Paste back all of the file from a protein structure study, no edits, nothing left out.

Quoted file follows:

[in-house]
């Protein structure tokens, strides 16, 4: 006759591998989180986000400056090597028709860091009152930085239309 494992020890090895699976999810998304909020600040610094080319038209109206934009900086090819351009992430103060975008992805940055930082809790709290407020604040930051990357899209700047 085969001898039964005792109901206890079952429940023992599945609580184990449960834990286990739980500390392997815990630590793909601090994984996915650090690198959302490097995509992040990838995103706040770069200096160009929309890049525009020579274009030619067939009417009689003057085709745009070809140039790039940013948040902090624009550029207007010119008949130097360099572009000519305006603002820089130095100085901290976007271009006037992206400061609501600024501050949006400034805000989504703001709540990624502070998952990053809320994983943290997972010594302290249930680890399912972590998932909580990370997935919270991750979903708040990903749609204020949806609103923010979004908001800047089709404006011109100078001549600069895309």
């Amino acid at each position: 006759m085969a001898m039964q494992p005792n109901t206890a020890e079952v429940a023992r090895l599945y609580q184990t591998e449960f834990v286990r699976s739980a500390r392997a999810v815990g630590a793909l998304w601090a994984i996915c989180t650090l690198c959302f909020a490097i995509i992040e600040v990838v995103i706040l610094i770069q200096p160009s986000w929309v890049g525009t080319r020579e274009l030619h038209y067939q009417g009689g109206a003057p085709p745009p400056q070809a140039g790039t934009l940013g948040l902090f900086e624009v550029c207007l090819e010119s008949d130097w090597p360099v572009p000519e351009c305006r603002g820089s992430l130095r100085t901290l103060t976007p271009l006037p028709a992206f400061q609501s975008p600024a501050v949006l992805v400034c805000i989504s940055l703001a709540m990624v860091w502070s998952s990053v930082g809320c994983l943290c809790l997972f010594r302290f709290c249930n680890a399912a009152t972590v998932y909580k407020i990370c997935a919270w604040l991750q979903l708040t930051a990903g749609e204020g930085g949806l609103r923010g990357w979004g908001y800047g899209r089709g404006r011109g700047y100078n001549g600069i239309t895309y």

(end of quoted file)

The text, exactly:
[in-house]
């Protein structure tokens, strides 16, 4: 006759591998989180986000400056090597028709860091009152930085239309 494992020890090895699976999810998304909020600040610094080319038209109206934009900086090819351009992430103060975008992805940055930082809790709290407020604040930051990357899209700047 085969001898039964005792109901206890079952429940023992599945609580184990449960834990286990739980500390392997815990630590793909601090994984996915650090690198959302490097995509992040990838995103706040770069200096160009929309890049525009020579274009030619067939009417009689003057085709745009070809140039790039940013948040902090624009550029207007010119008949130097360099572009000519305006603002820089130095100085901290976007271009006037992206400061609501600024501050949006400034805000989504703001709540990624502070998952990053809320994983943290997972010594302290249930680890399912972590998932909580990370997935919270991750979903708040990903749609204020949806609103923010979004908001800047089709404006011109100078001549600069895309």
């Amino acid at each position: 006759m085969a001898m039964q494992p005792n109901t206890a020890e079952v429940a023992r090895l599945y609580q184990t591998e449960f834990v286990r699976s739980a500390r392997a999810v815990g630590a793909l998304w601090a994984i996915c989180t650090l690198c959302f909020a490097i995509i992040e600040v990838v995103i706040l610094i770069q200096p160009s986000w929309v890049g525009t080319r020579e274009l030619h038209y067939q009417g009689g109206a003057p085709p745009p400056q070809a140039g790039t934009l940013g948040l902090f900086e624009v550029c207007l090819e010119s008949d130097w090597p360099v572009p000519e351009c305006r603002g820089s992430l130095r100085t901290l103060t976007p271009l006037p028709a992206f400061q609501s975008p600024a501050v949006l992805v400034c805000i989504s940055l703001a709540m990624v860091w502070s998952s990053v930082g809320c994983l943290c809790l997972f010594r302290f709290c249930n680890a399912a009152t972590v998932y909580k407020i990370c997935a919270w604040l991750q979903l708040t930051a990903g749609e204020g930085g949806l609103r923010g990357w979004g908001y800047g899209r089709g404006r011109g700047y100078n001549g600069i239309t895309y």